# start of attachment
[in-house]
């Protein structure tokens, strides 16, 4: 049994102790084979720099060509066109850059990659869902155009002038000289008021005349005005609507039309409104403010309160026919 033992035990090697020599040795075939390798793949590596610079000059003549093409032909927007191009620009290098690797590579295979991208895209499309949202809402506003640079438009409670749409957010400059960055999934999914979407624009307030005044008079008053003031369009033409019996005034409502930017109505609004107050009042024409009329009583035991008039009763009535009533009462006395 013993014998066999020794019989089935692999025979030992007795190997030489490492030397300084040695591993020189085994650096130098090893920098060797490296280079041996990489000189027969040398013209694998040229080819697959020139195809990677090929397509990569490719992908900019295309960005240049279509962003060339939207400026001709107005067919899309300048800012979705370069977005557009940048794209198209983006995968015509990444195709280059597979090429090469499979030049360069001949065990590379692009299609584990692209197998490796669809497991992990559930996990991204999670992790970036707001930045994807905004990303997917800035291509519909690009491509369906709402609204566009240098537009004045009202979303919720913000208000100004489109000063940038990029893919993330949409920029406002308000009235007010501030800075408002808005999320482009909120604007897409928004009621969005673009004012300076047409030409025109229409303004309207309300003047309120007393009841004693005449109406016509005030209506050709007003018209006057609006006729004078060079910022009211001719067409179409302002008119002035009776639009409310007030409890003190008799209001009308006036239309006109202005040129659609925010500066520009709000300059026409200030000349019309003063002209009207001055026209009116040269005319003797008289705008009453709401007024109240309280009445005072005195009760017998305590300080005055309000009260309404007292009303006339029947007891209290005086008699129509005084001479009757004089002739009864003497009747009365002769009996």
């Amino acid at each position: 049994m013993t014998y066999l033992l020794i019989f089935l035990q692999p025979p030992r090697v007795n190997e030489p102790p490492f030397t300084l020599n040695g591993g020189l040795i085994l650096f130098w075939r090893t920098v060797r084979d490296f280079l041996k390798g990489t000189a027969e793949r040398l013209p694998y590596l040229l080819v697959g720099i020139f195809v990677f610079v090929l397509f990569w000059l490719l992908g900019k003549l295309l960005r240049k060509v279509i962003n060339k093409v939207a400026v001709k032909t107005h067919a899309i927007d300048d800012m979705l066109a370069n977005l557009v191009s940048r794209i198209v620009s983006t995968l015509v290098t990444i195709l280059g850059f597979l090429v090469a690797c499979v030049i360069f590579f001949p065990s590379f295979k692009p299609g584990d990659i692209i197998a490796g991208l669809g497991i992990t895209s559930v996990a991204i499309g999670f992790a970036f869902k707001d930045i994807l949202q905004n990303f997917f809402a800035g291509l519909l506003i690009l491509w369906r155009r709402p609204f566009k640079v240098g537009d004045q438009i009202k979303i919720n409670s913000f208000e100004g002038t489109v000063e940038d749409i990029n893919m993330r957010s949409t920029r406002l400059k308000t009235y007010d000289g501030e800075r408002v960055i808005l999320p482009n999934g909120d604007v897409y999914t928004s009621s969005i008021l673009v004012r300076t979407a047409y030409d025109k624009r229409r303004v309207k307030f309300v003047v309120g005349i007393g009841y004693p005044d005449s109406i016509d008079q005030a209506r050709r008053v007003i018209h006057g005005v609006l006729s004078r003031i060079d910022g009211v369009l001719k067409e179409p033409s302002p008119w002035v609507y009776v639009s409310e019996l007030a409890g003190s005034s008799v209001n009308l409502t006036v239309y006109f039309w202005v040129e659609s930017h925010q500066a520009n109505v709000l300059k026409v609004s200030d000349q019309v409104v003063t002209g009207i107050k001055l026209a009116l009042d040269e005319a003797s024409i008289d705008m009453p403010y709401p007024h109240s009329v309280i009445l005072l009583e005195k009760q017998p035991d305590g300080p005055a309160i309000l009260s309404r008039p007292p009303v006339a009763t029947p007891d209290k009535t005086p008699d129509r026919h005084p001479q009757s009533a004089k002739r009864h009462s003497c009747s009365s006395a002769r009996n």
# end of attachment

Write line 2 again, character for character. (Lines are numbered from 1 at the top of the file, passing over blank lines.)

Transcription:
């Protein structure tokens, strides 16, 4: 049994102790084979720099060509066109850059990659869902155009002038000289008021005349005005609507039309409104403010309160026919 033992035990090697020599040795075939390798793949590596610079000059003549093409032909927007191009620009290098690797590579295979991208895209499309949202809402506003640079438009409670749409957010400059960055999934999914979407624009307030005044008079008053003031369009033409019996005034409502930017109505609004107050009042024409009329009583035991008039009763009535009533009462006395 013993014998066999020794019989089935692999025979030992007795190997030489490492030397300084040695591993020189085994650096130098090893920098060797490296280079041996990489000189027969040398013209694998040229080819697959020139195809990677090929397509990569490719992908900019295309960005240049279509962003060339939207400026001709107005067919899309300048800012979705370069977005557009940048794209198209983006995968015509990444195709280059597979090429090469499979030049360069001949065990590379692009299609584990692209197998490796669809497991992990559930996990991204999670992790970036707001930045994807905004990303997917800035291509519909690009491509369906709402609204566009240098537009004045009202979303919720913000208000100004489109000063940038990029893919993330949409920029406002308000009235007010501030800075408002808005999320482009909120604007897409928004009621969005673009004012300076047409030409025109229409303004309207309300003047309120007393009841004693005449109406016509005030209506050709007003018209006057609006006729004078060079910022009211001719067409179409302002008119002035009776639009409310007030409890003190008799209001009308006036239309006109202005040129659609925010500066520009709000300059026409200030000349019309003063002209009207001055026209009116040269005319003797008289705008009453709401007024109240309280009445005072005195009760017998305590300080005055309000009260309404007292009303006339029947007891209290005086008699129509005084001479009757004089002739009864003497009747009365002769009996």